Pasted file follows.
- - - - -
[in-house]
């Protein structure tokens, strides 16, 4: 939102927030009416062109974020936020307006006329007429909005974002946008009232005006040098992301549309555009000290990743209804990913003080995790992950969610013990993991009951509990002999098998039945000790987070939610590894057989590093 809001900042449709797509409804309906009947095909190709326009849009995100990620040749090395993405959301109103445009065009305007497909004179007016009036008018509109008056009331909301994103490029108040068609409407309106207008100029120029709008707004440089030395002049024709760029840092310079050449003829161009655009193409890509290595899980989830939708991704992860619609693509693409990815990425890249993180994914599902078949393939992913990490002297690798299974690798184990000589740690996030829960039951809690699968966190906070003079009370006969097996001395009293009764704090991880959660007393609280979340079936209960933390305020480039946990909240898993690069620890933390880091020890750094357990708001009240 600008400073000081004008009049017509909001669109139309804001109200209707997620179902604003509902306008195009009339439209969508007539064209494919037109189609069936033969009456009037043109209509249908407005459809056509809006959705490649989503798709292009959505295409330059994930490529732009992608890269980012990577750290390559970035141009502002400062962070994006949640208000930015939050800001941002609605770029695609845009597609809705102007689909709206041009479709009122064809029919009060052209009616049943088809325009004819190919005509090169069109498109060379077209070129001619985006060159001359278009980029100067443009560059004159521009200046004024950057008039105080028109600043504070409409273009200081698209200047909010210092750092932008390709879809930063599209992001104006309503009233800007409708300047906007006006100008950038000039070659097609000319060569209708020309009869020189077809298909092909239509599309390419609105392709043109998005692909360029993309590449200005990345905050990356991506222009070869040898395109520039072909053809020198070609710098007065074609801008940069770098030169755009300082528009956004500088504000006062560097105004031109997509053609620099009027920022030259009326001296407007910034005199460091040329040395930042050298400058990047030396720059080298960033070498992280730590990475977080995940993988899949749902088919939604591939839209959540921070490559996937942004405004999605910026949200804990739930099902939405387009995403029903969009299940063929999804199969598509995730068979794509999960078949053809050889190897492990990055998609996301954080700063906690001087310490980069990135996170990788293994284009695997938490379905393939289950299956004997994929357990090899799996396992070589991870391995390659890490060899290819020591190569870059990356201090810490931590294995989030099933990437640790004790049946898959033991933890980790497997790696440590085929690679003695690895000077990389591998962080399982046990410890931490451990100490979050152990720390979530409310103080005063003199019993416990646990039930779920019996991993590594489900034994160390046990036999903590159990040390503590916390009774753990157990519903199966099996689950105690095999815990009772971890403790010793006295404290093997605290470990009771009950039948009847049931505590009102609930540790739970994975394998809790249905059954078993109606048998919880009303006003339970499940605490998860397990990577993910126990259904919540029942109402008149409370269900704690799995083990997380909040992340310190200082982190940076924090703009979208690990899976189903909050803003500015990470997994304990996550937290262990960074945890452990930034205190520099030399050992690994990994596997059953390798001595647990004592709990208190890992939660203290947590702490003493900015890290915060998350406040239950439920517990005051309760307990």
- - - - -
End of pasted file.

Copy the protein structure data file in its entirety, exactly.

[in-house]
């Protein structure tokens, strides 16, 4: 939102927030009416062109974020936020307006006329007429909005974002946008009232005006040098992301549309555009000290990743209804990913003080995790992950969610013990993991009951509990002999098998039945000790987070939610590894057989590093 809001900042449709797509409804309906009947095909190709326009849009995100990620040749090395993405959301109103445009065009305007497909004179007016009036008018509109008056009331909301994103490029108040068609409407309106207008100029120029709008707004440089030395002049024709760029840092310079050449003829161009655009193409890509290595899980989830939708991704992860619609693509693409990815990425890249993180994914599902078949393939992913990490002297690798299974690798184990000589740690996030829960039951809690699968966190906070003079009370006969097996001395009293009764704090991880959660007393609280979340079936209960933390305020480039946990909240898993690069620890933390880091020890750094357990708001009240 600008400073000081004008009049017509909001669109139309804001109200209707997620179902604003509902306008195009009339439209969508007539064209494919037109189609069936033969009456009037043109209509249908407005459809056509809006959705490649989503798709292009959505295409330059994930490529732009992608890269980012990577750290390559970035141009502002400062962070994006949640208000930015939050800001941002609605770029695609845009597609809705102007689909709206041009479709009122064809029919009060052209009616049943088809325009004819190919005509090169069109498109060379077209070129001619985006060159001359278009980029100067443009560059004159521009200046004024950057008039105080028109600043504070409409273009200081698209200047909010210092750092932008390709879809930063599209992001104006309503009233800007409708300047906007006006100008950038000039070659097609000319060569209708020309009869020189077809298909092909239509599309390419609105392709043109998005692909360029993309590449200005990345905050990356991506222009070869040898395109520039072909053809020198070609710098007065074609801008940069770098030169755009300082528009956004500088504000006062560097105004031109997509053609620099009027920022030259009326001296407007910034005199460091040329040395930042050298400058990047030396720059080298960033070498992280730590990475977080995940993988899949749902088919939604591939839209959540921070490559996937942004405004999605910026949200804990739930099902939405387009995403029903969009299940063929999804199969598509995730068979794509999960078949053809050889190897492990990055998609996301954080700063906690001087310490980069990135996170990788293994284009695997938490379905393939289950299956004997994929357990090899799996396992070589991870391995390659890490060899290819020591190569870059990356201090810490931590294995989030099933990437640790004790049946898959033991933890980790497997790696440590085929690679003695690895000077990389591998962080399982046990410890931490451990100490979050152990720390979530409310103080005063003199019993416990646990039930779920019996991993590594489900034994160390046990036999903590159990040390503590916390009774753990157990519903199966099996689950105690095999815990009772971890403790010793006295404290093997605290470990009771009950039948009847049931505590009102609930540790739970994975394998809790249905059954078993109606048998919880009303006003339970499940605490998860397990990577993910126990259904919540029942109402008149409370269900704690799995083990997380909040992340310190200082982190940076924090703009979208690990899976189903909050803003500015990470997994304990996550937290262990960074945890452990930034205190520099030399050992690994990994596997059953390798001595647990004592709990208190890992939660203290947590702490003493900015890290915060998350406040239950439920517990005051309760307990």